Monday, May 21, 2018
News Roundup

Derailed New York train hit curve at 82 mph

NEW YORK — The Metro-North Railroad train that hurtled off the rails on a holiday weekend morning was traveling 82 mph as it approached one of the sharpest curves in the region's rail system, federal investigators said on Monday — nearly three times the speed permitted through the turn.

The throttle was still engaged — giving the engine power — until six seconds before the locomotive, in the rear of the train, came to a stop at 7:20 a.m. Sunday after careering toward the Harlem River, officials said.

Four people died in the derailment, and more than 60 were injured. The train was about half full, with about 150 people aboard.

The National Transportation Safety Board is leading the investigation, and a board member, Earl Weener, said the train's sudden power shift came "very late in the game." The board cautioned that it remained unclear if the speed was the result of human error or faulty equipment.

But the extraordinary speed — even a relative straightaway north of the crash site has a maximum allowable speed of 70 mph — shed new light on the deadliest New York City train derailment in more than two decades and heightened the focus on the engineer at the center of the investigation.

Asked if the safety board was looking into the possibility that the engineer, William Rockefeller, fell asleep, was using his cellphone or was otherwise distracted, a spokesman for the board, Keith Holloway, said, "Part of our investigation, as in all investigations, is to look at human performance factors."

Rockefeller's cellphone was recovered as "part of our routine process," Weener said, and the results of drug and alcohol tests conducted after the crash were not yet known. Rockefeller was treated at a hospital after the accident and released.

The authorities said that the train's brakes appeared to have been operating effectively shortly before the crash.

"We are not aware of any problems or anomalies with the brakes," Weener said.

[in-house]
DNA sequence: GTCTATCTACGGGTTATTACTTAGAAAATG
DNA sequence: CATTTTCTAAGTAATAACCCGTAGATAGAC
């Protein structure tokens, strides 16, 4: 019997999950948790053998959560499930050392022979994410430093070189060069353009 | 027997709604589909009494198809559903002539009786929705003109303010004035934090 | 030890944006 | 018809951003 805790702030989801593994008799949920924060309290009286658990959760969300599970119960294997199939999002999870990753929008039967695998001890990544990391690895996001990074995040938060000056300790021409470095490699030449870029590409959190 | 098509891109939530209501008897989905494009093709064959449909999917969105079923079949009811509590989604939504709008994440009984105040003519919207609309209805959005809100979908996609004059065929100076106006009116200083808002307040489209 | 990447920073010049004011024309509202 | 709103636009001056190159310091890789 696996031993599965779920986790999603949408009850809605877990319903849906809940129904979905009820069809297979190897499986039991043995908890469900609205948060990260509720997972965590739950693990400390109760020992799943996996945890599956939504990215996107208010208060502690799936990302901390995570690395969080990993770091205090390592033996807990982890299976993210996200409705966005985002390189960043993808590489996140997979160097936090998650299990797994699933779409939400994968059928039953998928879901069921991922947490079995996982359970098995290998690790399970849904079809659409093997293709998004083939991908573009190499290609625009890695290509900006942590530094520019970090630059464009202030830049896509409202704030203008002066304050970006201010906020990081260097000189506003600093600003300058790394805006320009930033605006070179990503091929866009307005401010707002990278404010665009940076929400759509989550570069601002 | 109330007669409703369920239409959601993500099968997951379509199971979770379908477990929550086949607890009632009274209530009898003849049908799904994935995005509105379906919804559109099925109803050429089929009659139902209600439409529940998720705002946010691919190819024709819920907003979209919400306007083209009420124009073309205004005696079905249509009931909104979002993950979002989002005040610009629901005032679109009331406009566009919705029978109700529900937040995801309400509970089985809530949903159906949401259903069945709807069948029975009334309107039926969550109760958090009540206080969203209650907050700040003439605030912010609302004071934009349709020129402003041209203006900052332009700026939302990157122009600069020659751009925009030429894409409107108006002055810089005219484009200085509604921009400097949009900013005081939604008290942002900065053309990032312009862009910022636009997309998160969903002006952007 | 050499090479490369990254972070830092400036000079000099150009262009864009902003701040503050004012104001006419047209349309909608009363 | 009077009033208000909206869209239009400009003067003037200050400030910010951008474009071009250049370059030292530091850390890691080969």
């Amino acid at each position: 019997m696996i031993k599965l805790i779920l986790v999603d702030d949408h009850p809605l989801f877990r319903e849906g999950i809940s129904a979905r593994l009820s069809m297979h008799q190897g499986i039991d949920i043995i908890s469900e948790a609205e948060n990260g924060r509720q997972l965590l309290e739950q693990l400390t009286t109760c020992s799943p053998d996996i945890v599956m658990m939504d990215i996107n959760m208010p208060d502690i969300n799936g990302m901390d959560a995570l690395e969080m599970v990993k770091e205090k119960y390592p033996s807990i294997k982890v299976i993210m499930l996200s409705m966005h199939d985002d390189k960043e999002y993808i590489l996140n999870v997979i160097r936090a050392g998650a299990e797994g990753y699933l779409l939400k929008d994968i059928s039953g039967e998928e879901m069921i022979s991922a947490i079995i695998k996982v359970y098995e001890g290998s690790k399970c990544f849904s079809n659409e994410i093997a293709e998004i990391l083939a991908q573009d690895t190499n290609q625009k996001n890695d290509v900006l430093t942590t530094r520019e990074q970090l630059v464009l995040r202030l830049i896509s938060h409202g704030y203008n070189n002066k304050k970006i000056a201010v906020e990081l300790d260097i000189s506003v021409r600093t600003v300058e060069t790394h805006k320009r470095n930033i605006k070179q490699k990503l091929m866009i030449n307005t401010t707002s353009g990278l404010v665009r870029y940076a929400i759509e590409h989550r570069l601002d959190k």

Sen. Charles Schumer, D-N.Y., noted, "The train did make nine stops before coming to this curve. So clearly the brakes were working a short time before."

He added that he was told by the safety board that the tracks in the area also seem to have been in proper condition.

The safety board's interview with Rockefeller was cut short on Monday afternoon and is to continue this week, officials said.

Anthony Bottalico, the acting director of the Association of Commuter Rail Employees, said that the interview was postponed because of "the trauma of the whole thing and the lack of sleep" for Rockefeller.

Several law enforcement officials said that detectives from the New York and Metropolitan Transportation Authority Police Departments were conducting an investigation parallel to the safety board's inquiry.

This is being done to collect evidence that could be used if prosecutors determine a crime occurred, three of the officials said. The safety board is not a law enforcement agency and its role is limited to issuing findings and making recommendations.

Prosecutors from Johnson's office were at the scene of the derailment, and two officials said the prosecutors had issued subpoenas for the engineer's blood samples, for drug and alcohol testing and for his cellphone.

Bottalico predicted that "when all is said and done here," the authorities would find there was "no criminal intent."

Weener said that six seconds before the rear locomotive came to a stop, "the throttle was reduced to idle." The brakes were fully applied one second later.

Marjorie Anders, a spokeswoman with the Metropolitan Transportation Authority, likened the throttle reduction to putting a car in neutral. "It's not the equivalent of taking your foot off the gas," she said.

A crucial question, officials said, was why the train was traveling so fast as to require an emergency maneuver. Weener said that the transportation authority had provided surveillance video from the nearby Henry Hudson Bridge, but that the footage was "of low quality" and would be sent to Washington to be enhanced at the safety board's laboratory.

Information from the Associated Press was used in this report.

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